North American's A-5 Vigilante served for nearly two decades as an all-weather supersonic strike aircraft and reconnaissance platform. An outgrowth of studies begun in 1953, the prototype first flew in 1958.
Originally designed to operate as a nuclear delivery system, the Vigilante was at the time of its introduction the largest and most complex aircraft to operate from a carrier.
Carrying a crew of two, the Vigilante was equipped with two General Electric J-79 turbojets, and utilized a single tailfin. It featured a high-mounted swept wing with aluminum-lithium alloy skins and no ailerons.
The Vigilante featured cutting-edge technology and was one of the first aircraft to use fly-by-wire systems and a heads-up display, as well as inertial navigation among other advanced systems. As a result of shifts within the Navy's nuclear strategy brought on by the advent of the nuclear ballistic missile submarine, the A-5 never served in a strategic role. Instead most were converted to the RA-5C reconnaissance platform.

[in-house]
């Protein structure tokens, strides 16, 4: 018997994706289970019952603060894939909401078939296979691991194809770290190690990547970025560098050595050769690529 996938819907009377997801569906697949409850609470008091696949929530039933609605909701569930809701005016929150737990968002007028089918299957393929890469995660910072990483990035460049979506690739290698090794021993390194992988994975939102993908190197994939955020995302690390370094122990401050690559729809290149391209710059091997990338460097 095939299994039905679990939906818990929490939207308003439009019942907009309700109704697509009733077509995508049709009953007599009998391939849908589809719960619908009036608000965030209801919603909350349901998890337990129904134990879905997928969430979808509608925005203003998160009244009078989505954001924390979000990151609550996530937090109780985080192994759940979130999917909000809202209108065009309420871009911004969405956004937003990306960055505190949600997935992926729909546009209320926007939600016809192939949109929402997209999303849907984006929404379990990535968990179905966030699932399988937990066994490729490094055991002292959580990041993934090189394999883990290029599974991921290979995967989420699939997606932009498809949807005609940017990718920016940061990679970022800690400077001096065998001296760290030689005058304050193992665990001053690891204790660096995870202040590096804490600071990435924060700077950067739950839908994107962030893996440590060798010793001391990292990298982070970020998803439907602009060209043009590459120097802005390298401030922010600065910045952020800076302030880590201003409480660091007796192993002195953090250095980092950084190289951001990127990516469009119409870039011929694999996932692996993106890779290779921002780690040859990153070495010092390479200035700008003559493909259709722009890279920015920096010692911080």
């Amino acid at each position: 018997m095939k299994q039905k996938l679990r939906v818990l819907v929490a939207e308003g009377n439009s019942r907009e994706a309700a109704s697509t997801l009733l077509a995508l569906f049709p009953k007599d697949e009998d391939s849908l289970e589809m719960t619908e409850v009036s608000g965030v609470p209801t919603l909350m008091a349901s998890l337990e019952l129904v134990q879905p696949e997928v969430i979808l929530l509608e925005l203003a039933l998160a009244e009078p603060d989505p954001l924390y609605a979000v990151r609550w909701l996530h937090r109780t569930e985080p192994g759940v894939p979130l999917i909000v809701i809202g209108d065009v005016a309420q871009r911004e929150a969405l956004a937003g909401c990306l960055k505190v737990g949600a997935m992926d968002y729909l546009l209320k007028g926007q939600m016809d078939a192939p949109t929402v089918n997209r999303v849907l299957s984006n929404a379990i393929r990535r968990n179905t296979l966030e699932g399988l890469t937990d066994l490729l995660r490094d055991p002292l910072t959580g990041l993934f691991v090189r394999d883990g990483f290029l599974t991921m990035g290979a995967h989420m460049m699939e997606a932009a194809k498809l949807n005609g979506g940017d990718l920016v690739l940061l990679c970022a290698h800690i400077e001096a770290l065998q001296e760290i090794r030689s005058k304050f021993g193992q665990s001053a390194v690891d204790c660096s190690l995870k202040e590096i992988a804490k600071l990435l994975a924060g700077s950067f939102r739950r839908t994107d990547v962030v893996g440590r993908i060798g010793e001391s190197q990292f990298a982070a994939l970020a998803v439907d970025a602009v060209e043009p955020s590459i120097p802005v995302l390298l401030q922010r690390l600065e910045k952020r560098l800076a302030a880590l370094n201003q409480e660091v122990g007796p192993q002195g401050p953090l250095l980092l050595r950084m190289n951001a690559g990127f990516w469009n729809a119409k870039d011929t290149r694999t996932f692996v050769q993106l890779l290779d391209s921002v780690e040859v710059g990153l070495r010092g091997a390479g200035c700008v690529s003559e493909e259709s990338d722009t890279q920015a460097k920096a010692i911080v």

Beginning in 1964, Vigilantes flew missions in Vietnam. Although extremely fast and maneuverable, the RA-5C's combat record was far from stellar. Difficult and expensive to maintain in the field, the Vigilante also compiled a dubious loss record. Out of 156 built, 18 aircraft were lost in combat and nine more succumbed to accidents during the Vietnam conflict.
After 1974, a phase out of the Vigilante began with smaller, less complex fighter aircraft taking on the recon role. The RA-5C was deployed for the last time in 1979.
Originally printed by the U.S. Air Force, this A-5A Vigilante flight operating manual taught pilots everything they needed to know before entering the cockpit. Originally classified "Restricted", this manual was declassified long ago and is here reprinted in book form.
|Szczegóły:||330 strony, 25.5 x 20.5 x 1.7 cm, miękka oprawa|
|Ilustracje:||bogato ilustrowane, zdjęcia i rysunki|
|Wydawca:||Periscope Film (USA, 2012)|
|Seria:||Pilot's Flight Operation Instructions|